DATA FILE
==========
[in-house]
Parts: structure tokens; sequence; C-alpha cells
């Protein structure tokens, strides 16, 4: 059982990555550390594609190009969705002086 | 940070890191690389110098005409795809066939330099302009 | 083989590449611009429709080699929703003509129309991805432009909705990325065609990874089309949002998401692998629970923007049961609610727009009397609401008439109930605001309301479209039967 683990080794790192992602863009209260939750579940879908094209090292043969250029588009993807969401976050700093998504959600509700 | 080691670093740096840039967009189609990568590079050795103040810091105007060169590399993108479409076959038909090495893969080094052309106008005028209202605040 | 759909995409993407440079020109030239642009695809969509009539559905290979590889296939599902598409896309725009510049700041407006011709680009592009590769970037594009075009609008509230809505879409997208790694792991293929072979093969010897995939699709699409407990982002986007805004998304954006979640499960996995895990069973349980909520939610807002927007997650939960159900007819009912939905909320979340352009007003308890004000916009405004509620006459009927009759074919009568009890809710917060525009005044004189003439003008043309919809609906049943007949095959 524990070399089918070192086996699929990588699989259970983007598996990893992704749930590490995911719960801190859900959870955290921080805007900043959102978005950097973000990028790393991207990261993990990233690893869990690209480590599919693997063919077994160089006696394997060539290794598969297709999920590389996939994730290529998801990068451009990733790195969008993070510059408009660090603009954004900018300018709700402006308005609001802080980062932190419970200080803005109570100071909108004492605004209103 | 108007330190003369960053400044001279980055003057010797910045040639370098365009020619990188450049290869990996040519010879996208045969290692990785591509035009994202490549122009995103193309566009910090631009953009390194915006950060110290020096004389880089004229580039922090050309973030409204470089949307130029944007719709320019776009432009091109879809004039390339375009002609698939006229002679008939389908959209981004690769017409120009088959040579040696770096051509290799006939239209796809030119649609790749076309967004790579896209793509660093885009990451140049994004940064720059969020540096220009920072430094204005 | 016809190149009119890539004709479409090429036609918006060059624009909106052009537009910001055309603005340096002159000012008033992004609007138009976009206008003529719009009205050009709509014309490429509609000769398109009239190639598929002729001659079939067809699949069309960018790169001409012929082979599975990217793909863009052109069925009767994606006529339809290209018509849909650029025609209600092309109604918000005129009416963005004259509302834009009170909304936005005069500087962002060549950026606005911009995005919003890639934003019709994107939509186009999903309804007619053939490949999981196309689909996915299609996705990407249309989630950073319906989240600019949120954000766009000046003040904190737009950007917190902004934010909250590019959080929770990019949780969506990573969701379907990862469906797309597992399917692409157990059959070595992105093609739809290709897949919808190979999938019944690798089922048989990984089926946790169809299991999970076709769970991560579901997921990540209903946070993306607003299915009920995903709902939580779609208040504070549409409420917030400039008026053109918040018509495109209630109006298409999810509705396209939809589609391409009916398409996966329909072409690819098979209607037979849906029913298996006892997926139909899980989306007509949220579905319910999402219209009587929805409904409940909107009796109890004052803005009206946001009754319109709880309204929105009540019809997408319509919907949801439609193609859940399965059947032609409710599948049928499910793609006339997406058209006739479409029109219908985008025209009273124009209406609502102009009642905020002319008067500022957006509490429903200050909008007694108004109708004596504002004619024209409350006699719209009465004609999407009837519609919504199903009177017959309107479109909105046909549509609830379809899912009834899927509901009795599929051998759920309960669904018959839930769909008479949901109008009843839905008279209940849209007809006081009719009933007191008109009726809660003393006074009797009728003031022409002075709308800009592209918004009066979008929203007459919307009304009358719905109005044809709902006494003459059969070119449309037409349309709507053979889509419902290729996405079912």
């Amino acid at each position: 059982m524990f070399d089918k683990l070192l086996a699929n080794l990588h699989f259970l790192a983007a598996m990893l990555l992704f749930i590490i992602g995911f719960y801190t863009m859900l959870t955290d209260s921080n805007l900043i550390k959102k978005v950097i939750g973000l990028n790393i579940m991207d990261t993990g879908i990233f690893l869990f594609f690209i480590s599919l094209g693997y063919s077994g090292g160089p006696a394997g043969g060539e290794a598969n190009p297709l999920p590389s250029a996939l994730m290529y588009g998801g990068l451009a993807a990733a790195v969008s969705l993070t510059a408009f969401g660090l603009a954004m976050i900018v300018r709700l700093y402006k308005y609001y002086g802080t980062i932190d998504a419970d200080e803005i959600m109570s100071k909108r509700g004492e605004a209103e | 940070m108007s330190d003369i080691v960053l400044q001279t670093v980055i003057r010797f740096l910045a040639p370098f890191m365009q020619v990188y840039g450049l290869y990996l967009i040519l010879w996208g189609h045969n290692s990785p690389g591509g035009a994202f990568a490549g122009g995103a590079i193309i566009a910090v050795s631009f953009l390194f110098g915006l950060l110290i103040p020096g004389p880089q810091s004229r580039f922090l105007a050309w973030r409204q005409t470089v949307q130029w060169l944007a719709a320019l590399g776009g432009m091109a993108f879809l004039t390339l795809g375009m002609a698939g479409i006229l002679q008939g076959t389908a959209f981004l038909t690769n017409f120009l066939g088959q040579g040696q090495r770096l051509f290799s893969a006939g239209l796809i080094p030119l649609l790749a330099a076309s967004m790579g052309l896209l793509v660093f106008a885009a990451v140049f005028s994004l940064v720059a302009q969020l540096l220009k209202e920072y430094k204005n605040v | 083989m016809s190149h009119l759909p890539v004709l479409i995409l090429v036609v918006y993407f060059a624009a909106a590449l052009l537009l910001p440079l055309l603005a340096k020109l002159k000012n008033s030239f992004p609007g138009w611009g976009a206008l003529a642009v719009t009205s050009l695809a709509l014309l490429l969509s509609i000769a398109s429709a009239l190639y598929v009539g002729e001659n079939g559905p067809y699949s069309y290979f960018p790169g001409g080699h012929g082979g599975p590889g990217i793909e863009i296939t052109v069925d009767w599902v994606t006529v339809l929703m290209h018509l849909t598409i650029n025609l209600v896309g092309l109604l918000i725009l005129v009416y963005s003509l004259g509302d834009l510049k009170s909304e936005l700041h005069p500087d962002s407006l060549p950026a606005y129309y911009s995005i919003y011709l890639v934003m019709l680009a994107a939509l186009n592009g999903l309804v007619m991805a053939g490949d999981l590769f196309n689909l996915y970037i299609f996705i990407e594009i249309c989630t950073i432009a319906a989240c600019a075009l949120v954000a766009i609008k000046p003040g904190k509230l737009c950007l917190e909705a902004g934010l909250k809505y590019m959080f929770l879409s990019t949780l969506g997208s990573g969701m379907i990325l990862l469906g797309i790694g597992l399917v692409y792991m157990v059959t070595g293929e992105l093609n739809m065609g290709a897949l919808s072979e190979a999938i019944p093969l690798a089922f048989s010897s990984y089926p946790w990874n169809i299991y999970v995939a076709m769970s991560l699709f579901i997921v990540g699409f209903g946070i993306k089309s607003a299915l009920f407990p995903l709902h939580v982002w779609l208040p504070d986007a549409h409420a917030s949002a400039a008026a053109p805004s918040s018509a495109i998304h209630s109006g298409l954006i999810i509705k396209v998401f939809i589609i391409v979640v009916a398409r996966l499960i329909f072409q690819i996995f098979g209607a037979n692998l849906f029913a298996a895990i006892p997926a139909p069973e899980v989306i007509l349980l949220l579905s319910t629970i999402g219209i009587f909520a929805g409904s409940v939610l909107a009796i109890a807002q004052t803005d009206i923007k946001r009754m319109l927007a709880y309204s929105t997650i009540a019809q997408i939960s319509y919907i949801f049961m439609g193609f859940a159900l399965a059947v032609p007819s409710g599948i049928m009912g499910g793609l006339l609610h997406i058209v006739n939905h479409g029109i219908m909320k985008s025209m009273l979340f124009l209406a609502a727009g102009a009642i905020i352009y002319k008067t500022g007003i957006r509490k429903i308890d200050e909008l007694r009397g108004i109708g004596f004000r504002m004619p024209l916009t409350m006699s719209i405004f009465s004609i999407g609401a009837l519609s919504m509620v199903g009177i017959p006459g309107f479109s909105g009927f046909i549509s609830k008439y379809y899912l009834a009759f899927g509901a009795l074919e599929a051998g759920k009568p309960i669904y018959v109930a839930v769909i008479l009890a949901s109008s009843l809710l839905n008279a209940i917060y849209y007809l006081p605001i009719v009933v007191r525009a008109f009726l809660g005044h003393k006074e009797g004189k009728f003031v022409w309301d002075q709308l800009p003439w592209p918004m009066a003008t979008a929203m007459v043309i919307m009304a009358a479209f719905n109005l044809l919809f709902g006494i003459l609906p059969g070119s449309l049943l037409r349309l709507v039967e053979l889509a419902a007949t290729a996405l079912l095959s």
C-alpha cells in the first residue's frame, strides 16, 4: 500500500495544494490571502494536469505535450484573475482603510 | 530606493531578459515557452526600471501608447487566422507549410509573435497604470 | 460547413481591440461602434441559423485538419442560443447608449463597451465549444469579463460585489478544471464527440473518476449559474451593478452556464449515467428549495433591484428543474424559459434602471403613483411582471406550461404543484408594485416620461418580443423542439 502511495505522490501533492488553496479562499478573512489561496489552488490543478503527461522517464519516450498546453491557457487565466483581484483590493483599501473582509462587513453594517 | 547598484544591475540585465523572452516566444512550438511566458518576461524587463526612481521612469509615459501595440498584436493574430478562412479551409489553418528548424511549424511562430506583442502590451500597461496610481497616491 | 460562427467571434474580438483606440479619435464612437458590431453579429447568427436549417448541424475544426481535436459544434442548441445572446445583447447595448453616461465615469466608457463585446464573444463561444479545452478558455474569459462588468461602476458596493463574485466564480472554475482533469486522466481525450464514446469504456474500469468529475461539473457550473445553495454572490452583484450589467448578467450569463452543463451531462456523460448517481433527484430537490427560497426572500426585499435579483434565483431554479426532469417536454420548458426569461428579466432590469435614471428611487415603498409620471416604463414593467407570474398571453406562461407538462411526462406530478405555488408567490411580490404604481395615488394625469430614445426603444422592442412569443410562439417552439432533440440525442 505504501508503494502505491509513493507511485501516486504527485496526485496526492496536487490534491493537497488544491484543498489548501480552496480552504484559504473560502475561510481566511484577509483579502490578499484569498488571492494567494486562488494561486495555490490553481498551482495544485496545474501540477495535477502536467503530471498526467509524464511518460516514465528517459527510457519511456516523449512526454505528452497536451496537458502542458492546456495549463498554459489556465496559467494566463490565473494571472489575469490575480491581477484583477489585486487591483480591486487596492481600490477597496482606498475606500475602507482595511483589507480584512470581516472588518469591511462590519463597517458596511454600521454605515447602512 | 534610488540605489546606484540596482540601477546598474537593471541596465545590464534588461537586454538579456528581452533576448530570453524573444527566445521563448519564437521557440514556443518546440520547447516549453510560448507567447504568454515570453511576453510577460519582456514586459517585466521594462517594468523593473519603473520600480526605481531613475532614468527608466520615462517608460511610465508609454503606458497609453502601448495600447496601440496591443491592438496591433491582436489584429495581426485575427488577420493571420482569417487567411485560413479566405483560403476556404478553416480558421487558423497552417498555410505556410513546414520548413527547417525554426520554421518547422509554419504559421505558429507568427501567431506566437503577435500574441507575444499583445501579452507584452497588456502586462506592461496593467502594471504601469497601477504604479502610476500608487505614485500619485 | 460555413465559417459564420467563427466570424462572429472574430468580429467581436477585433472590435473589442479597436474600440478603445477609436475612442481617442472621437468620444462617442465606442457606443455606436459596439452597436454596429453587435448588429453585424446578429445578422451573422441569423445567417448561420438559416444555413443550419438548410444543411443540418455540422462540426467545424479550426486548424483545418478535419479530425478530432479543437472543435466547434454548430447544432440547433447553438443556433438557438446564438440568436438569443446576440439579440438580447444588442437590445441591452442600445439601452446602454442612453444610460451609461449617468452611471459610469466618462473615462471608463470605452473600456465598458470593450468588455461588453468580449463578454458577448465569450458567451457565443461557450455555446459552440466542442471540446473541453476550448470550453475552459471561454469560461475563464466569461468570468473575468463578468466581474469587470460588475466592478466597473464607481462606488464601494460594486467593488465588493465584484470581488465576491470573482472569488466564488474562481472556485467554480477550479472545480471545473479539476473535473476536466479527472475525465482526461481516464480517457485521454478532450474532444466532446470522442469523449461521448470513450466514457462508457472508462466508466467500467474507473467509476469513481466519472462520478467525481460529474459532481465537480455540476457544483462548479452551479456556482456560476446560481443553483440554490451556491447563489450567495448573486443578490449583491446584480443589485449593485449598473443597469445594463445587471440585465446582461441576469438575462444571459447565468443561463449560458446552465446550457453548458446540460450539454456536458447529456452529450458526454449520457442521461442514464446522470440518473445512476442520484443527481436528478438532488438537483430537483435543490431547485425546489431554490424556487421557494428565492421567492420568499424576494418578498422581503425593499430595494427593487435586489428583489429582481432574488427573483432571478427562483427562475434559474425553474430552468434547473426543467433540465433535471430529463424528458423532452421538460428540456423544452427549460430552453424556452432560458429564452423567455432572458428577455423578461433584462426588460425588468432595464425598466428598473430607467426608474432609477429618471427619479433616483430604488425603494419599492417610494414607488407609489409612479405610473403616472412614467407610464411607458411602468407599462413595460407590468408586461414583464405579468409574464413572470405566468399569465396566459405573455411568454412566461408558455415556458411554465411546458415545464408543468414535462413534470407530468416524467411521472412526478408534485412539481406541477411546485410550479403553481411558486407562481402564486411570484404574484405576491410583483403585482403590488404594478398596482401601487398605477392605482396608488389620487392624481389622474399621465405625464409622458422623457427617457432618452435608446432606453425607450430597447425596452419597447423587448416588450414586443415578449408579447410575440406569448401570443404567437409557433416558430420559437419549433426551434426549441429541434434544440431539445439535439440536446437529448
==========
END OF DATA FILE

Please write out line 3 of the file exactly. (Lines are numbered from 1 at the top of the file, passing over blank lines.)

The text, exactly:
């Protein structure tokens, strides 16, 4: 059982990555550390594609190009969705002086 | 940070890191690389110098005409795809066939330099302009 | 083989590449611009429709080699929703003509129309991805432009909705990325065609990874089309949002998401692998629970923007049961609610727009009397609401008439109930605001309301479209039967 683990080794790192992602863009209260939750579940879908094209090292043969250029588009993807969401976050700093998504959600509700 | 080691670093740096840039967009189609990568590079050795103040810091105007060169590399993108479409076959038909090495893969080094052309106008005028209202605040 | 759909995409993407440079020109030239642009695809969509009539559905290979590889296939599902598409896309725009510049700041407006011709680009592009590769970037594009075009609008509230809505879409997208790694792991293929072979093969010897995939699709699409407990982002986007805004998304954006979640499960996995895990069973349980909520939610807002927007997650939960159900007819009912939905909320979340352009007003308890004000916009405004509620006459009927009759074919009568009890809710917060525009005044004189003439003008043309919809609906049943007949095959 524990070399089918070192086996699929990588699989259970983007598996990893992704749930590490995911719960801190859900959870955290921080805007900043959102978005950097973000990028790393991207990261993990990233690893869990690209480590599919693997063919077994160089006696394997060539290794598969297709999920590389996939994730290529998801990068451009990733790195969008993070510059408009660090603009954004900018300018709700402006308005609001802080980062932190419970200080803005109570100071909108004492605004209103 | 108007330190003369960053400044001279980055003057010797910045040639370098365009020619990188450049290869990996040519010879996208045969290692990785591509035009994202490549122009995103193309566009910090631009953009390194915006950060110290020096004389880089004229580039922090050309973030409204470089949307130029944007719709320019776009432009091109879809004039390339375009002609698939006229002679008939389908959209981004690769017409120009088959040579040696770096051509290799006939239209796809030119649609790749076309967004790579896209793509660093885009990451140049994004940064720059969020540096220009920072430094204005 | 016809190149009119890539004709479409090429036609918006060059624009909106052009537009910001055309603005340096002159000012008033992004609007138009976009206008003529719009009205050009709509014309490429509609000769398109009239190639598929002729001659079939067809699949069309960018790169001409012929082979599975990217793909863009052109069925009767994606006529339809290209018509849909650029025609209600092309109604918000005129009416963005004259509302834009009170909304936005005069500087962002060549950026606005911009995005919003890639934003019709994107939509186009999903309804007619053939490949999981196309689909996915299609996705990407249309989630950073319906989240600019949120954000766009000046003040904190737009950007917190902004934010909250590019959080929770990019949780969506990573969701379907990862469906797309597992399917692409157990059959070595992105093609739809290709897949919808190979999938019944690798089922048989990984089926946790169809299991999970076709769970991560579901997921990540209903946070993306607003299915009920995903709902939580779609208040504070549409409420917030400039008026053109918040018509495109209630109006298409999810509705396209939809589609391409009916398409996966329909072409690819098979209607037979849906029913298996006892997926139909899980989306007509949220579905319910999402219209009587929805409904409940909107009796109890004052803005009206946001009754319109709880309204929105009540019809997408319509919907949801439609193609859940399965059947032609409710599948049928499910793609006339997406058209006739479409029109219908985008025209009273124009209406609502102009009642905020002319008067500022957006509490429903200050909008007694108004109708004596504002004619024209409350006699719209009465004609999407009837519609919504199903009177017959309107479109909105046909549509609830379809899912009834899927509901009795599929051998759920309960669904018959839930769909008479949901109008009843839905008279209940849209007809006081009719009933007191008109009726809660003393006074009797009728003031022409002075709308800009592209918004009066979008929203007459919307009304009358719905109005044809709902006494003459059969070119449309037409349309709507053979889509419902290729996405079912």